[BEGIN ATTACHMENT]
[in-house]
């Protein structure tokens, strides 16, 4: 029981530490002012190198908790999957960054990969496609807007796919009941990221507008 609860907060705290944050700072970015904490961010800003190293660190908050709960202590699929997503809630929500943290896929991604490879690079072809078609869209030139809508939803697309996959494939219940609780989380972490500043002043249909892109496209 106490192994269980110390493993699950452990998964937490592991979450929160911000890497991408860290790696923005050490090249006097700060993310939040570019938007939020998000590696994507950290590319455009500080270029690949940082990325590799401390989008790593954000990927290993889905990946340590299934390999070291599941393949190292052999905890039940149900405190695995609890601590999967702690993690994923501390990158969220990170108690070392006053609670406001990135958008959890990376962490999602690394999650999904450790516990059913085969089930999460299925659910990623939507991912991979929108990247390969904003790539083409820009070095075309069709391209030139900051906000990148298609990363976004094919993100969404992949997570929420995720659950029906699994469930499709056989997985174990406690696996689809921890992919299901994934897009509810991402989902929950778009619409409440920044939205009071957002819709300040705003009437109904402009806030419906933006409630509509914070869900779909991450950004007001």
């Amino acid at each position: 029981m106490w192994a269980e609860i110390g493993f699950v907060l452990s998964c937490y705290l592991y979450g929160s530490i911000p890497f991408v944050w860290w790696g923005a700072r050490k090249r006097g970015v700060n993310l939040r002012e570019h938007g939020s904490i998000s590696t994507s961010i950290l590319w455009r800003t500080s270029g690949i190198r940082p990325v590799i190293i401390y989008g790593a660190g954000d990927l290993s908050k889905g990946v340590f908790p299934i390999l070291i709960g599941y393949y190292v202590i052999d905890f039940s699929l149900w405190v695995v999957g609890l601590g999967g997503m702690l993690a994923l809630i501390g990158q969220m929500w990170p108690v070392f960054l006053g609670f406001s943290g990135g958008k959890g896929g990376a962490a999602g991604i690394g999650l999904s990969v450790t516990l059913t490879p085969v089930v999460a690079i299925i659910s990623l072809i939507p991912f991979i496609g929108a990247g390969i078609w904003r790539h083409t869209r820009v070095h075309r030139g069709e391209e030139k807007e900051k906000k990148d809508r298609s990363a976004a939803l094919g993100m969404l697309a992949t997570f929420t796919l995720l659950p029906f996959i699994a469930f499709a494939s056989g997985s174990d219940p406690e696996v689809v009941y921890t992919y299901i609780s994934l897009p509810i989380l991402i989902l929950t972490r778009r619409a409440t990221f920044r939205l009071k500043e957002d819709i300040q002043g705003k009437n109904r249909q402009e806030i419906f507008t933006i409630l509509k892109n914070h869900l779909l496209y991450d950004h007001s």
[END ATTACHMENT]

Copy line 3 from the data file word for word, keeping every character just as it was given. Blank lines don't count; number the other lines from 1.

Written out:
């Amino acid at each position: 029981m106490w192994a269980e609860i110390g493993f699950v907060l452990s998964c937490y705290l592991y979450g929160s530490i911000p890497f991408v944050w860290w790696g923005a700072r050490k090249r006097g970015v700060n993310l939040r002012e570019h938007g939020s904490i998000s590696t994507s961010i950290l590319w455009r800003t500080s270029g690949i190198r940082p990325v590799i190293i401390y989008g790593a660190g954000d990927l290993s908050k889905g990946v340590f908790p299934i390999l070291i709960g599941y393949y190292v202590i052999d905890f039940s699929l149900w405190v695995v999957g609890l601590g999967g997503m702690l993690a994923l809630i501390g990158q969220m929500w990170p108690v070392f960054l006053g609670f406001s943290g990135g958008k959890g896929g990376a962490a999602g991604i690394g999650l999904s990969v450790t516990l059913t490879p085969v089930v999460a690079i299925i659910s990623l072809i939507p991912f991979i496609g929108a990247g390969i078609w904003r790539h083409t869209r820009v070095h075309r030139g069709e391209e030139k807007e900051k906000k990148d809508r298609s990363a976004a939803l094919g993100m969404l697309a992949t997570f929420t796919l995720l659950p029906f996959i699994a469930f499709a494939s056989g997985s174990d219940p406690e696996v689809v009941y921890t992919y299901i609780s994934l897009p509810i989380l991402i989902l929950t972490r778009r619409a409440t990221f920044r939205l009071k500043e957002d819709i300040q002043g705003k009437n109904r249909q402009e806030i419906f507008t933006i409630l509509k892109n914070h869900l779909l496209y991450d950004h007001s």